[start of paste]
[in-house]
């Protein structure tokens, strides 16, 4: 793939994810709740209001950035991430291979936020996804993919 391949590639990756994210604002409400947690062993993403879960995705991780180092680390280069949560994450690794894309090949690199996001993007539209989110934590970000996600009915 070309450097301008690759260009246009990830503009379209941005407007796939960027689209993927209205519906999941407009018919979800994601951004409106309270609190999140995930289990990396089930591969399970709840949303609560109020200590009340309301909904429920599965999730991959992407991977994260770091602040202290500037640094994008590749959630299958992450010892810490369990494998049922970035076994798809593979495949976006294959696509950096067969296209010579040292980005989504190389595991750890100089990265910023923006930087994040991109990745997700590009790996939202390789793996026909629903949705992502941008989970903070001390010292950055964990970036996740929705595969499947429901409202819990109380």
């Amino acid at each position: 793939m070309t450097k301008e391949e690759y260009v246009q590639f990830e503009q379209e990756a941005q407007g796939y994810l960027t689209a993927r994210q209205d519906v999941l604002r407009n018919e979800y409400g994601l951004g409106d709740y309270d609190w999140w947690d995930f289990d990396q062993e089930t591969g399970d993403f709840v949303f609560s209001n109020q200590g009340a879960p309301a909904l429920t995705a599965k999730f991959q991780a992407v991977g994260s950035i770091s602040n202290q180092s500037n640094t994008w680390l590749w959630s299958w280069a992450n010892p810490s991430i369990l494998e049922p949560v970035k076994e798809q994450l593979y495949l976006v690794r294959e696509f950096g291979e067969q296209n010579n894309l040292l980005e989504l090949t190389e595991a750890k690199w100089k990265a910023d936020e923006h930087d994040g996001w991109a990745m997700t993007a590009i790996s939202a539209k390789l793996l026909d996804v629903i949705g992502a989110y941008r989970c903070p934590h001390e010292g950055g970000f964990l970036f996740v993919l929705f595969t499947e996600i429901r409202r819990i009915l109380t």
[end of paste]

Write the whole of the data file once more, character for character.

[in-house]
């Protein structure tokens, strides 16, 4: 793939994810709740209001950035991430291979936020996804993919 391949590639990756994210604002409400947690062993993403879960995705991780180092680390280069949560994450690794894309090949690199996001993007539209989110934590970000996600009915 070309450097301008690759260009246009990830503009379209941005407007796939960027689209993927209205519906999941407009018919979800994601951004409106309270609190999140995930289990990396089930591969399970709840949303609560109020200590009340309301909904429920599965999730991959992407991977994260770091602040202290500037640094994008590749959630299958992450010892810490369990494998049922970035076994798809593979495949976006294959696509950096067969296209010579040292980005989504190389595991750890100089990265910023923006930087994040991109990745997700590009790996939202390789793996026909629903949705992502941008989970903070001390010292950055964990970036996740929705595969499947429901409202819990109380």
């Amino acid at each position: 793939m070309t450097k301008e391949e690759y260009v246009q590639f990830e503009q379209e990756a941005q407007g796939y994810l960027t689209a993927r994210q209205d519906v999941l604002r407009n018919e979800y409400g994601l951004g409106d709740y309270d609190w999140w947690d995930f289990d990396q062993e089930t591969g399970d993403f709840v949303f609560s209001n109020q200590g009340a879960p309301a909904l429920t995705a599965k999730f991959q991780a992407v991977g994260s950035i770091s602040n202290q180092s500037n640094t994008w680390l590749w959630s299958w280069a992450n010892p810490s991430i369990l494998e049922p949560v970035k076994e798809q994450l593979y495949l976006v690794r294959e696509f950096g291979e067969q296209n010579n894309l040292l980005e989504l090949t190389e595991a750890k690199w100089k990265a910023d936020e923006h930087d994040g996001w991109a990745m997700t993007a590009i790996s939202a539209k390789l793996l026909d996804v629903i949705g992502a989110y941008r989970c903070p934590h001390e010292g950055g970000f964990l970036f996740v993919l929705f595969t499947e996600i429901r409202r819990i009915l109380t």